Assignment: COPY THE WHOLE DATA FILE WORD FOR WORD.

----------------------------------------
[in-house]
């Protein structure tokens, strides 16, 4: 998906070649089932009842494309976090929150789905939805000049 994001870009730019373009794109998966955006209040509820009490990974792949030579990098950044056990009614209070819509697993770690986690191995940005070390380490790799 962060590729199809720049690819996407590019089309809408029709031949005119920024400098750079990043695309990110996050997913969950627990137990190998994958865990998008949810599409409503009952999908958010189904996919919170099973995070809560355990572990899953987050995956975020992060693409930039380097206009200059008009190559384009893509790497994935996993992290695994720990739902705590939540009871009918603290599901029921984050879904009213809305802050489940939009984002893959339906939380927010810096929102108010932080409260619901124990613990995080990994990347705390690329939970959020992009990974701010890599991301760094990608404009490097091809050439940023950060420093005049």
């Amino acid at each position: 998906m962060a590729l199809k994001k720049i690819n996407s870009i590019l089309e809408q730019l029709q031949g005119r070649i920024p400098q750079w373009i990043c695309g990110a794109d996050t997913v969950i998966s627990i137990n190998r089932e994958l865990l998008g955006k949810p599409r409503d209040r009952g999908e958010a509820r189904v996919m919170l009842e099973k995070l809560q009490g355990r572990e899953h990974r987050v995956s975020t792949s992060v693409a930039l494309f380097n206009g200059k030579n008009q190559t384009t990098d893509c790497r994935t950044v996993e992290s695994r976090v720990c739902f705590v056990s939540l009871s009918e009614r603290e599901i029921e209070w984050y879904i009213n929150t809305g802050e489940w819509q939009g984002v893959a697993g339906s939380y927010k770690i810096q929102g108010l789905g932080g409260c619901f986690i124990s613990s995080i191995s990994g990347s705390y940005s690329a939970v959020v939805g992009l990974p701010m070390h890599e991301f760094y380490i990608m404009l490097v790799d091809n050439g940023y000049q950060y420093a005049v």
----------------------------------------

[in-house]
């Protein structure tokens, strides 16, 4: 998906070649089932009842494309976090929150789905939805000049 994001870009730019373009794109998966955006209040509820009490990974792949030579990098950044056990009614209070819509697993770690986690191995940005070390380490790799 962060590729199809720049690819996407590019089309809408029709031949005119920024400098750079990043695309990110996050997913969950627990137990190998994958865990998008949810599409409503009952999908958010189904996919919170099973995070809560355990572990899953987050995956975020992060693409930039380097206009200059008009190559384009893509790497994935996993992290695994720990739902705590939540009871009918603290599901029921984050879904009213809305802050489940939009984002893959339906939380927010810096929102108010932080409260619901124990613990995080990994990347705390690329939970959020992009990974701010890599991301760094990608404009490097091809050439940023950060420093005049």
């Amino acid at each position: 998906m962060a590729l199809k994001k720049i690819n996407s870009i590019l089309e809408q730019l029709q031949g005119r070649i920024p400098q750079w373009i990043c695309g990110a794109d996050t997913v969950i998966s627990i137990n190998r089932e994958l865990l998008g955006k949810p599409r409503d209040r009952g999908e958010a509820r189904v996919m919170l009842e099973k995070l809560q009490g355990r572990e899953h990974r987050v995956s975020t792949s992060v693409a930039l494309f380097n206009g200059k030579n008009q190559t384009t990098d893509c790497r994935t950044v996993e992290s695994r976090v720990c739902f705590v056990s939540l009871s009918e009614r603290e599901i029921e209070w984050y879904i009213n929150t809305g802050e489940w819509q939009g984002v893959a697993g339906s939380y927010k770690i810096q929102g108010l789905g932080g409260c619901f986690i124990s613990s995080i191995s990994g990347s705390y940005s690329a939970v959020v939805g992009l990974p701010m070390h890599e991301f760094y380490i990608m404009l490097v790799d091809n050439g940023y000049q950060y420093a005049v």